Professional Associations: Go National or Stay Local?

This article was written in collaboration with The Savvy Newcomer Team and published February, 2015.

Full disclosure: I am one of the co-founders and currently the president of the Association of Translators and Interpreters of Florida (ATIF), an ATA Chapter. I am also a teacher, a mother and a grandmother. I am starting to see a pattern…

Where to?Joining a professional organization is an investment in one’s career and must be properly assessed. Take a look at the benefits package and the group’s reach. If it is a local entity, is it affiliated with a larger entity that will give you national or international exposure? Don’t forget to check what is expected of you as a member and what your rights are. The answers to the latter questions can sometimes be found in the entity’s bylaws, which groups often make available on their websites. When reading the bylaws, make sure to have your questions ready, and search for the specific answers. This will focus and expedite your reading.

One of the greatest advantages of a local organization is the accessibility of its administration. The smaller number of members usually translates into a first-name basis relationship and a greater sense of accountability. For example, it is not just any old member who made an inquiry, it is Terry.

Professional associations come in different shapes and sizes, with varying reaches, purposes and benefit packages. It is our obligation as professionals and future affiliates to learn as much as we can about all they have to offer. At times, it may make sense to join a national association and their local chapter too.

The national association has offers and benefits the local association does not have, but the local association offers access and exposure to a sphere outside the reach of the national association.

Table of advantages of national vs local professional associations

After taking into consideration all the benefits that different associations on different levels have to offer, you can make an educated decision about which association (or associations) is right for you. Keep in mind that you are free to join multiple associations. And it is common to combine the ATA membership (national level) with membership in local chapters and affiliate groups. You should also consider going international and join a professional association in the countries of your source or target languages.

Simply joining an organization, however, won’t let you take full advantage of all the benefits you’ve researched so carefully. What’s the next step after selecting the association that best suits your interests and goals? Get involved! Volunteer. Comment on the group’s blog or newsletter. Ask questions. Be active.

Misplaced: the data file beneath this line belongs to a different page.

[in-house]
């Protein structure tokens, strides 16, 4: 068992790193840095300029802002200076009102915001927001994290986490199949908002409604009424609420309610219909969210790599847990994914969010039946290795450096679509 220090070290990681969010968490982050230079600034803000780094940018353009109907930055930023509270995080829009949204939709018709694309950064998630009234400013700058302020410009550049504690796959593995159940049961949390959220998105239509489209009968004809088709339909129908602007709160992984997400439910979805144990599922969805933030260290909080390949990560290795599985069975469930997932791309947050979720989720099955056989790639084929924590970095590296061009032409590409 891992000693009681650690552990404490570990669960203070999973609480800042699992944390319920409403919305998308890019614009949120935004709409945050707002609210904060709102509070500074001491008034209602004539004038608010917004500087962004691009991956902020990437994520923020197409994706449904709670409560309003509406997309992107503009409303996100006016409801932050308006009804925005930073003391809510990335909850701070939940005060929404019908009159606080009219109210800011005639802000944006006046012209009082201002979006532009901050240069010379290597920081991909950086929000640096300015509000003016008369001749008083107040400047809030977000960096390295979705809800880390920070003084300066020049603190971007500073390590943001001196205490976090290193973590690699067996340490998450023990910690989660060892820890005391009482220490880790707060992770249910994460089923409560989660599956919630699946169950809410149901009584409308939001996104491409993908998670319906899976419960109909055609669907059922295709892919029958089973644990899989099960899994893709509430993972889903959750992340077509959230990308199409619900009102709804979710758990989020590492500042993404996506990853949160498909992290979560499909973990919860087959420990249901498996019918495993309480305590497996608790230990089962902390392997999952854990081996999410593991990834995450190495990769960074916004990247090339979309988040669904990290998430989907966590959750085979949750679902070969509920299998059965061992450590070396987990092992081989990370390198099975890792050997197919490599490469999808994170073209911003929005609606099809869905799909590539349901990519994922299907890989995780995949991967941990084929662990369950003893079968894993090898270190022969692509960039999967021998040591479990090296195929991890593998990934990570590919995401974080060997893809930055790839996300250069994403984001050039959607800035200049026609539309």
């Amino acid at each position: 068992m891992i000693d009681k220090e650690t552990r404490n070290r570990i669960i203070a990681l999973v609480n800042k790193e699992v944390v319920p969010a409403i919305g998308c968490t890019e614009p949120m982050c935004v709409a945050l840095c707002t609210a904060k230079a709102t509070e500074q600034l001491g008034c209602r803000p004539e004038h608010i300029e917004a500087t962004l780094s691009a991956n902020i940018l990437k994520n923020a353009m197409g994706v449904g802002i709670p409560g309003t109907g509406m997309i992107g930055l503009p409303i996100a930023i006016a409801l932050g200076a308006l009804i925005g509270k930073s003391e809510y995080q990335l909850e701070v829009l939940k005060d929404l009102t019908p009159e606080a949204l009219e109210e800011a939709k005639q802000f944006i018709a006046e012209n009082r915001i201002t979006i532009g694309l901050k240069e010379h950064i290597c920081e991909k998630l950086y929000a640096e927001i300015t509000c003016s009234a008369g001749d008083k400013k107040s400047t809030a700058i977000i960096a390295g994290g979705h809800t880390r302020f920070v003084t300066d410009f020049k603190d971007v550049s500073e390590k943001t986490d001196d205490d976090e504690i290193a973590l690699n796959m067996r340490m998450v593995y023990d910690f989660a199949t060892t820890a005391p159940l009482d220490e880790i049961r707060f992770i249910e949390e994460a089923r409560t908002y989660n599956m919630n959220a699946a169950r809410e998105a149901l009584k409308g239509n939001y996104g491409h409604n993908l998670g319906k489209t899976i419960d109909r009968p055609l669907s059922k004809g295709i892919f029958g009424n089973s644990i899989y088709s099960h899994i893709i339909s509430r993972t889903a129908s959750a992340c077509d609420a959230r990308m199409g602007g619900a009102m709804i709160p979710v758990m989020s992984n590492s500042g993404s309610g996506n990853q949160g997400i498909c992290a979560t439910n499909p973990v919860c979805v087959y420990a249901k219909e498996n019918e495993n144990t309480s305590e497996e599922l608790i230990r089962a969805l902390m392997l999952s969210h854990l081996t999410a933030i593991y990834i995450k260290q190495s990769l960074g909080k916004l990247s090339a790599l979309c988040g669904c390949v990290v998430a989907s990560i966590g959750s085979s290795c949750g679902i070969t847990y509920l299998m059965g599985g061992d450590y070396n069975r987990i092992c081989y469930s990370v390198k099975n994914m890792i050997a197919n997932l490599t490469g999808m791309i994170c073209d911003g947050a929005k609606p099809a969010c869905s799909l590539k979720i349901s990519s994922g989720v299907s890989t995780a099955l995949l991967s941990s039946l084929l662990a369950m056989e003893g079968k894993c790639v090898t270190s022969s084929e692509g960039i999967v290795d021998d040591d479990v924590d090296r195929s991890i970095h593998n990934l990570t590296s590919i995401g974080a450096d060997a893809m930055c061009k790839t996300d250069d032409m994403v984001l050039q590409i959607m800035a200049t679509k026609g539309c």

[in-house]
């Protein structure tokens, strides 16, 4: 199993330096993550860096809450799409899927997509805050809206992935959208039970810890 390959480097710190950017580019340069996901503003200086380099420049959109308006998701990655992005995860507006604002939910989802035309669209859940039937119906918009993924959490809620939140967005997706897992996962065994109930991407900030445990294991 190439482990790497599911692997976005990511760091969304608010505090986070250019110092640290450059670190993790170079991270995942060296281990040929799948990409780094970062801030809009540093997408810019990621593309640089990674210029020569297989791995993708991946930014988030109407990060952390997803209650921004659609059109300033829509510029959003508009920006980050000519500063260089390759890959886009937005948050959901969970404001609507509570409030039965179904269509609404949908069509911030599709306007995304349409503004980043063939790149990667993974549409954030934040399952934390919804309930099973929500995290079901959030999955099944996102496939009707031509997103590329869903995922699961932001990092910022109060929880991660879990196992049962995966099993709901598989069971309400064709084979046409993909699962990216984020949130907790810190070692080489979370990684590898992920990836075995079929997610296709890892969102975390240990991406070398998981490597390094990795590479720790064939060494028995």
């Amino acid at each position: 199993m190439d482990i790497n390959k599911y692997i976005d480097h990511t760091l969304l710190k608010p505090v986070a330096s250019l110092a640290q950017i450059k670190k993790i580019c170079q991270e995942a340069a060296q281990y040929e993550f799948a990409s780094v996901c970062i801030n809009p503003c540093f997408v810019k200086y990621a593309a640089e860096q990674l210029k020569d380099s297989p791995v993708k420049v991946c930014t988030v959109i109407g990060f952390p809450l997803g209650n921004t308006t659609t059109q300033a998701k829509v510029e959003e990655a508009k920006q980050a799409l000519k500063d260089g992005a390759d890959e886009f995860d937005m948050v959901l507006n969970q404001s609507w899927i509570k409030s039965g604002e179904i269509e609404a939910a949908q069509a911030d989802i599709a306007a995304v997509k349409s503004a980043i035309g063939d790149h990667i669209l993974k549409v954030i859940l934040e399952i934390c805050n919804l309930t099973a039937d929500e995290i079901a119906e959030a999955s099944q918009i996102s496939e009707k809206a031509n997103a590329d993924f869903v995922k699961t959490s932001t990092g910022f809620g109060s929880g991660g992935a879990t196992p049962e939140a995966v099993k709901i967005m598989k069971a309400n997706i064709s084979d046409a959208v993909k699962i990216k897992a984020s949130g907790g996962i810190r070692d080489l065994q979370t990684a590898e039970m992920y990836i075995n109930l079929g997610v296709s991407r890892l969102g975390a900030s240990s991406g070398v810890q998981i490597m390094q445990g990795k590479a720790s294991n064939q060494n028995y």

Most professional associations are non-profit organizations and, depending on the size, all officers are unpaid volunteers without any support from paid staff. The active participation of members is what keeps these organizations alive. Help them with their next event: man the registration table, proofread notices, make copies, etc.

Getting involved in forums, committees or in organizing events is a good way of both showing appreciation and helping your organization grow. The benefits you will reap are an added bonus.

Questions posed by colleagues will provide insight on aspects of the profession you may not have been aware of, or even solutions to problems that you have not yet faced, such as having your identity stolen by a scammer. Having direct access to your colleagues’ knowledge-base through answers on forums or even direct questions is one of those benefits whose value cannot be expressed in dollar signs.

The ATA has Chapters in many states and you can find a list here. There are also affiliated groups you might want to look into. But if association with the ATA is not a number one feature in your list, there is also a list of non-ATA associated groups that might be of interest to you.

As mentioned above, check their websites, read their bylaws and look through messages on their forums to get an idea of the type of group it is, how active they are, their communication preferences, if the exchanges are civil enough for you and whether they cover subjects you are interested in.   The same logic goes for deciding which mailing lists and which committees to join within an association, which can be very rewarding.

No man is an island. No professional is an island either. Human beings are by nature gregarious and professionals can’t hide from that trait. So take advantage of it and join a professional association!

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